But more than that Selfies are often framed (pun intended) as naive, or as juvenile and manipulative when used by celebrity.

I cannot accept that Selfies should be dismissed out of hand as a lazy mode of photographic production, as to do so would be to refuse to engage with the way hundreds of millions (of predominantly young) people choose to image the world and their place in it. The Selfie form doesn’t make sense to an adult world as the social responsibility or artistic imperatives tied to dominant past discourse about photographic production seem absent. But why should kids step sideways to meet old priorities of the medium when adults could as easily step sideways to meet them where they are?

I contend that Selfies offer some sort of empowerment. However, I’d only be speculating to say how far that empowerment goes. I want to talk about empowerment because I think a lot of the interesting analysis of Selfies has been the form’s relationship to gender and to representation. Photography has an intricate history of double standards when it comes to depicting male and female bodies. This is especially the case in contemporary society where corporations target younger and younger female consumers.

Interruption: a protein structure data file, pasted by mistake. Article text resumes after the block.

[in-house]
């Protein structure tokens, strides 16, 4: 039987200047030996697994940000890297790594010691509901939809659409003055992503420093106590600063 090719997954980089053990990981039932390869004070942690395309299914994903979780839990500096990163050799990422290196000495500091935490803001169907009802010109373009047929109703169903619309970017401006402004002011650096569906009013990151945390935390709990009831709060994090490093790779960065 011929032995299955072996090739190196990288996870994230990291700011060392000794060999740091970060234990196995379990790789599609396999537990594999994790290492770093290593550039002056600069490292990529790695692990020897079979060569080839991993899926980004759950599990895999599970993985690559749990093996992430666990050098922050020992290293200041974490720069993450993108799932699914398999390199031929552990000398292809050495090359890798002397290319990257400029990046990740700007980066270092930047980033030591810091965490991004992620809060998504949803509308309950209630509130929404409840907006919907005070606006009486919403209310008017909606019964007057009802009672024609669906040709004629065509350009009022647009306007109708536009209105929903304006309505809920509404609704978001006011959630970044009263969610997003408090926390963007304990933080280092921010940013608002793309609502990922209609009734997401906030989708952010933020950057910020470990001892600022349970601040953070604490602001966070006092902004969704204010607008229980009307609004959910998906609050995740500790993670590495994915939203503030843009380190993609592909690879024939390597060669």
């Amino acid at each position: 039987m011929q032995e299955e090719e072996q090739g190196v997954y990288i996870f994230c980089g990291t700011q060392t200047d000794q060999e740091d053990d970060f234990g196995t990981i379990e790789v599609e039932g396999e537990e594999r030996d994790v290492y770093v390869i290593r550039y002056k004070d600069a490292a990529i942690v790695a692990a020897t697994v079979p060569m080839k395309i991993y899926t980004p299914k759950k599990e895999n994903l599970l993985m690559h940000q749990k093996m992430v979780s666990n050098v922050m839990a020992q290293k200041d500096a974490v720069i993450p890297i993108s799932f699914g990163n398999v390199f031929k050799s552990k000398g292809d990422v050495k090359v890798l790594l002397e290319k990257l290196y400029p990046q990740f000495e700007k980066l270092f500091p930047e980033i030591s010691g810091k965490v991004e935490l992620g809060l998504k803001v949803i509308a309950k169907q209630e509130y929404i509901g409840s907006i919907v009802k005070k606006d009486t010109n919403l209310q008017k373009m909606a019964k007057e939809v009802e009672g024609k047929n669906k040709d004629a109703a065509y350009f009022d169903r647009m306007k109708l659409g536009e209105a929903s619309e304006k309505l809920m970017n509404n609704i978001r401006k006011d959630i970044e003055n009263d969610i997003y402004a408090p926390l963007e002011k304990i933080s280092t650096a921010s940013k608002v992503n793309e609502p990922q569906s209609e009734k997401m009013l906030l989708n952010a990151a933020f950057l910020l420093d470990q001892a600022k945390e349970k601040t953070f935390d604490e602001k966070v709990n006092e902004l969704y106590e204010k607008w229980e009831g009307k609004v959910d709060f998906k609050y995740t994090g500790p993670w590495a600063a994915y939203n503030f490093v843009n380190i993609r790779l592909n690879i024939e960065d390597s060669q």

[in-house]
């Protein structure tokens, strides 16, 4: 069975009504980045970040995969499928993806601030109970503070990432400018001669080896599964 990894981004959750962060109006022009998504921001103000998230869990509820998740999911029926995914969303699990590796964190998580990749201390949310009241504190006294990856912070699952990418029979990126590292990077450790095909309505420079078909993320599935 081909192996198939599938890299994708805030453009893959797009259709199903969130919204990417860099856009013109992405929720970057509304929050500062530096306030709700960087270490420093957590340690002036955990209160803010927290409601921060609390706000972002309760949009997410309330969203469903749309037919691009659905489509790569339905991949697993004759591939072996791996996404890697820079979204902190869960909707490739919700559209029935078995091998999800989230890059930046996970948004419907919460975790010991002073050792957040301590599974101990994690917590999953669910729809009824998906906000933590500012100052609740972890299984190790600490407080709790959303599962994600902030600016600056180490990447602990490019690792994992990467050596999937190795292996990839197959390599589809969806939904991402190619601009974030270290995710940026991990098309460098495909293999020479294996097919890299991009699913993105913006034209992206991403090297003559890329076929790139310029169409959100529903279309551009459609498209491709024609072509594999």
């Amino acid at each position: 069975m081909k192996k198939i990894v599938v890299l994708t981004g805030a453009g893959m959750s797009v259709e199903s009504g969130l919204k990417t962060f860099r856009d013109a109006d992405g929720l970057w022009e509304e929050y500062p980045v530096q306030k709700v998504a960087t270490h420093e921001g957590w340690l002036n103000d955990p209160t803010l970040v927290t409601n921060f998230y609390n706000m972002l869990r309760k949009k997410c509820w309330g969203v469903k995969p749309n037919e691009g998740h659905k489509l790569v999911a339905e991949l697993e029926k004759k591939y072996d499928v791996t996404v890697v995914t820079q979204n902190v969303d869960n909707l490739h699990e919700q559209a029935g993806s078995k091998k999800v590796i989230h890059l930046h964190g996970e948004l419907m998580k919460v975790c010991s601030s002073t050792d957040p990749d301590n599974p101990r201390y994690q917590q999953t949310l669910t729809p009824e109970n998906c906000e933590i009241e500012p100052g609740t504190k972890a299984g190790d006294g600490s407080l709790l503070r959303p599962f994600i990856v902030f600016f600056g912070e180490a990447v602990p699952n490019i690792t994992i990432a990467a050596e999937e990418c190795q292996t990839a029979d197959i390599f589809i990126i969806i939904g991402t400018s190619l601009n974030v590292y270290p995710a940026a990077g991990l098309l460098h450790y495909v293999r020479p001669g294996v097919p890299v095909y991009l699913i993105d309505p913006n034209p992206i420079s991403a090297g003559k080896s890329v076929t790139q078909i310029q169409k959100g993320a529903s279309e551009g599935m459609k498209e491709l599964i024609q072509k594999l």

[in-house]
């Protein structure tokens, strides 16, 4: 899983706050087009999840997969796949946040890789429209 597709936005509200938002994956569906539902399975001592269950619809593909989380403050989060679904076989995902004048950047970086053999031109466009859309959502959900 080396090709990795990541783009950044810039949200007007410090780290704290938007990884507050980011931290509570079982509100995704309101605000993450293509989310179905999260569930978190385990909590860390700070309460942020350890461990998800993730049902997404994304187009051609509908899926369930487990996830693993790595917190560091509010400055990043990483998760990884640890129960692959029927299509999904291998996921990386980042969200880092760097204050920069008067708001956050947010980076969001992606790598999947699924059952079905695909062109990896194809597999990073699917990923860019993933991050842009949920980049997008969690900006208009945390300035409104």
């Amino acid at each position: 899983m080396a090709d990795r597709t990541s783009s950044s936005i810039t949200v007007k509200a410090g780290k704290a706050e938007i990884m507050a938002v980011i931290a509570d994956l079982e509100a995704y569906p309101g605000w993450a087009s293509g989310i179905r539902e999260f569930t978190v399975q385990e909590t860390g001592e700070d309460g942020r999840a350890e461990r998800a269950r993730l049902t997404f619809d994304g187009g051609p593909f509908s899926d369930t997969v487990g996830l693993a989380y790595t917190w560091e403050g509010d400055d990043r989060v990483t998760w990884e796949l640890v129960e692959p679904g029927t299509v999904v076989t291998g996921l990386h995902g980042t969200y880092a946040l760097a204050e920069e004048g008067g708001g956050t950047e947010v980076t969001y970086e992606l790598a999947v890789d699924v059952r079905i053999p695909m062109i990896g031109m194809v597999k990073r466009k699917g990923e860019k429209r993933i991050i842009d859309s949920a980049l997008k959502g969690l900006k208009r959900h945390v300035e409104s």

Few people seem to be worried about how boys are using Selfies, but young girl’s use is a cause of concern and gnashing of teeth. It is as if we need to get in early our definition of suitable uses of Selfies for girls. The problem is not cellphone photography and Selfies, but a wider society that disabuses the notion that women’s bodies are entirely their own. If Selfies are a problem, it is only because they are being plugged in to existing patriarchy. Sarah Gram’s excellent analysis 'The Young Girl and the Selfie' sets out the position that girls are set up for the fall when it comes to producing Selfies:

"Do we honestly think that by ceasing to take and post Selfies, the bodies of young women would cease to be spectacles? Teenage girls are Young-Girls, are spectacles, are narcissists, are consumers because those are the very criterion which must be met to be a young woman and also a part of society. That their bodies are commodities enters them into economies of attention, and that is where the disgust with Selfies comes from. In an economy of attention, it is a disaster for men that girls take up physical space and document it, and that this documentation takes up page hits and retweets that could go to ‘more important’ things. And so the Young-Girl must be punished, with a disgust reserved for the purely trivial. To paraphrase that beloved of Young-Girl films, Ever After — itself paraphrasing Thomas More’s Utopia — what are we to make of the selfie but that we first create teenage girls and then punish them?"